... have also been recovered from soil and appear to be a mixture of Gram-positive, Gram-negative and cell wall ... This term was coined in 1981, describing cocci in seawater that were less than 0.3 μm in diameter. ...
The water in the bay is a complex mixture of sea water and fresh water which supports a wide variety of marine life. The bay ...
... colored carbonated mineral water of the cave is a brackish mixture of spring water from the mountain and salty seawater. The ...
Li, Yuan-Hui (May 15, 1967). "Equation of State of Water and Sea Water" (PDF). Journal of Geophysical Research. 72 (10): 2665- ... Ananthaswamy, J.; Atkinson, Gordon (1984-01-01). "Thermodynamics of concentrated electrolyte mixtures. 4. Pitzer-Debye-Hueckel ...
The experimental site at Gruinard Island is said to have been decontaminated with a mixture of formaldehyde and seawater by the ... Anthrax toxin is a mixture of three protein components: protective antigen (PA), edema factor (EF), and lethal factor (LF). PA ...
Although salinity varies throughout the lake system, it approximates a one third fresh, two-thirds sea water mixture, and hence ...
In offshore drilling sea water is typically used while drilling the top section of the hole. Water-based mud (WBM): Most basic ... Red mud was the name for a Quebracho-based mixture, named after the color of the red tannic acid salts; it was commonly used in ... Oil-based muds are usually a mixture of diesel fuel and asphalt, however can be based on produced crude oil and mud "Mud ... air mixture to create specific conditions. A foaming agent is a good example of a polymer. Water: Water by itself is sometimes ...
In 1969 Allen also started an aquaculture project at the marsh to raise salmonids in mixtures of sea water and partially ...
There are different kinds of chouchen in Brittany, some of which are prepared with a mixture of seawater[citation needed] as ... it is very possible that a few bees or discarded stingers remained stuck in the mixture and, aided by the fermentation, would ...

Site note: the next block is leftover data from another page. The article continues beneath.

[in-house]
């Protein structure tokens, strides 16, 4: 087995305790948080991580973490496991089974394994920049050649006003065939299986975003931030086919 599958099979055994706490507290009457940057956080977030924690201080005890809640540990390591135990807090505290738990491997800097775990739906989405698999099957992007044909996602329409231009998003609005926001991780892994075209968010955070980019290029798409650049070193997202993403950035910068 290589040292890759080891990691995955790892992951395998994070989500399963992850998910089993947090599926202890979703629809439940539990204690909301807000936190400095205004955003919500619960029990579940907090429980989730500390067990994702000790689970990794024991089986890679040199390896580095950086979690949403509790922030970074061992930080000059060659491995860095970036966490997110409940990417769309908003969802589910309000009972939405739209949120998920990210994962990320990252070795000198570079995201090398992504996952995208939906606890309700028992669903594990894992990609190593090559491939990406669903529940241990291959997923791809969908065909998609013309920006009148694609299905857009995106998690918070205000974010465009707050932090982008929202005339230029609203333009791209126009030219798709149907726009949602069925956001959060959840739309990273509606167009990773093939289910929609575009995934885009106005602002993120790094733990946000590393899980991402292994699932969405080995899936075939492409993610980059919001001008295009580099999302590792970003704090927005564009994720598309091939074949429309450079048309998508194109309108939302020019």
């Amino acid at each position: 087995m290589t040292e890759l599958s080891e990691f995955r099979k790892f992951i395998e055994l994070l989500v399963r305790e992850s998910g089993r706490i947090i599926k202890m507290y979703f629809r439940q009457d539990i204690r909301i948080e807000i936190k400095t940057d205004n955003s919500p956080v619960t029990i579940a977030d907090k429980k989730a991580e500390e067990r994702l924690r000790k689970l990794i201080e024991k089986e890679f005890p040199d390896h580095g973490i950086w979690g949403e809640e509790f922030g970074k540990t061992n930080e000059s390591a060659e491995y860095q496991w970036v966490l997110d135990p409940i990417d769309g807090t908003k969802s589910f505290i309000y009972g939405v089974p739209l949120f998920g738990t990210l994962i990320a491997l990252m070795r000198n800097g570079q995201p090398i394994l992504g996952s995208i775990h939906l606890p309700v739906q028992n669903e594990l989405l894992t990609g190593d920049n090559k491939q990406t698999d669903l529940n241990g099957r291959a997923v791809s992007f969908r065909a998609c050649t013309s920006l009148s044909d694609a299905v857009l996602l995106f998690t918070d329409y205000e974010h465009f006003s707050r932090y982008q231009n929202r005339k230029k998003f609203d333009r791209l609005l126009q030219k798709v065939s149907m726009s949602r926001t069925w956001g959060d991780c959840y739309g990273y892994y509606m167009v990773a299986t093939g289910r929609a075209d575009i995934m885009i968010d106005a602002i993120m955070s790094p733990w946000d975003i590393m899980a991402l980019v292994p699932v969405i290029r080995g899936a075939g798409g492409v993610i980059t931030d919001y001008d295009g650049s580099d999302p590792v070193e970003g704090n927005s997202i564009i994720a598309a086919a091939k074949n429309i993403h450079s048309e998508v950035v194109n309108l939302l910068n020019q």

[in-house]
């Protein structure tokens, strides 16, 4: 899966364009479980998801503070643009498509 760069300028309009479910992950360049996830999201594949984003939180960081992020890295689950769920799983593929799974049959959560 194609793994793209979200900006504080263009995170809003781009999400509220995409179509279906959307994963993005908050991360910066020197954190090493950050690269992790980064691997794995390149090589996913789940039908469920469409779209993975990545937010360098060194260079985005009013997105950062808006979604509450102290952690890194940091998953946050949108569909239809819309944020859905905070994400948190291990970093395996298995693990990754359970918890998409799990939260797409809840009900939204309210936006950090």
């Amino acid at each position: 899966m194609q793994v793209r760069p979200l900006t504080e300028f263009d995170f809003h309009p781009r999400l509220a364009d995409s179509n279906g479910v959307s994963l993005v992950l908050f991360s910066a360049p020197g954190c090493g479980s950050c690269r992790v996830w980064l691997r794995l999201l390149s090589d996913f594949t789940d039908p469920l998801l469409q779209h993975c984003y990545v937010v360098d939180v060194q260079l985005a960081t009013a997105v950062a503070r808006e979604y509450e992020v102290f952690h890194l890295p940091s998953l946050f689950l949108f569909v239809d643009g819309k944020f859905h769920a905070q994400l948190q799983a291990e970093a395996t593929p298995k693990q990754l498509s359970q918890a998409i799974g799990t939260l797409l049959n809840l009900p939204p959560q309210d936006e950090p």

As the ratio of biodiesel is increased in biodiesel/diesel mixtures, the faster the diesel is degraded. Another study using ... degraded much faster than petroleum diesel in sea water. When considering the emissions from fossil fuel and biofuel use, ... were higher in biodiesel mixtures than emissions from pure diesel. Biodiesel use results in higher carbonyl emissions but lower ... Biodegradation and Environmental Behavior of Biodiesel Mixtures in the Sea: An Initial Study. Marine Poll. Bull. 2007, 54, 894- ...
One use of the horn is to scrape shavings from it into a mixture of sea water and apple cider until it turns into vinegar and ...
... it can be found in seawater in large amounts; it is estimated that seawater is approximately 0.14 to 0.25 parts per million ( ... The eutectic mixture melts at −12.6 °C.[108] An alloy of 41% caesium, 47% sodium, and 12% potassium has the lowest known ... A notable reagent is Schlosser's base, a mixture of n-butyllithium and potassium tert-butoxide. This reagent reacts with ... Lithium burns in air to form lithium oxide, but sodium reacts with oxygen to form a mixture of sodium oxide and sodium peroxide ...
4. The action of the enzymes on several galactan sulphates of red algae suggests that an agarase is present in the mixture. ... 1. Two bacteria were isolated from sea water by the enrichment culture technique, both of which could utilize the galactan ...
Label each of the following as a substance, a heterogeneous mixture, or a solution. a seawater b sulfur c fluor.... General ...
nov., an extremely halophilic, gas-vacuolate archaeon isolated from Dead Sea-Red Sea water mixtures in experimental outdoor ... nov., an extremely halophilic, gas-vacuolate archaeon isolated from Dead Sea-Red Sea water mixtures in experimental outdoor ... To study biological phenomena in the Dead Sea and to simulate the effects of mixing Dead Sea water with Red Sea water, ... Dense communities of red halophilic archaea developed in mesocosms filled with 80 % Dead Sea water and 20 % Red Sea water after ...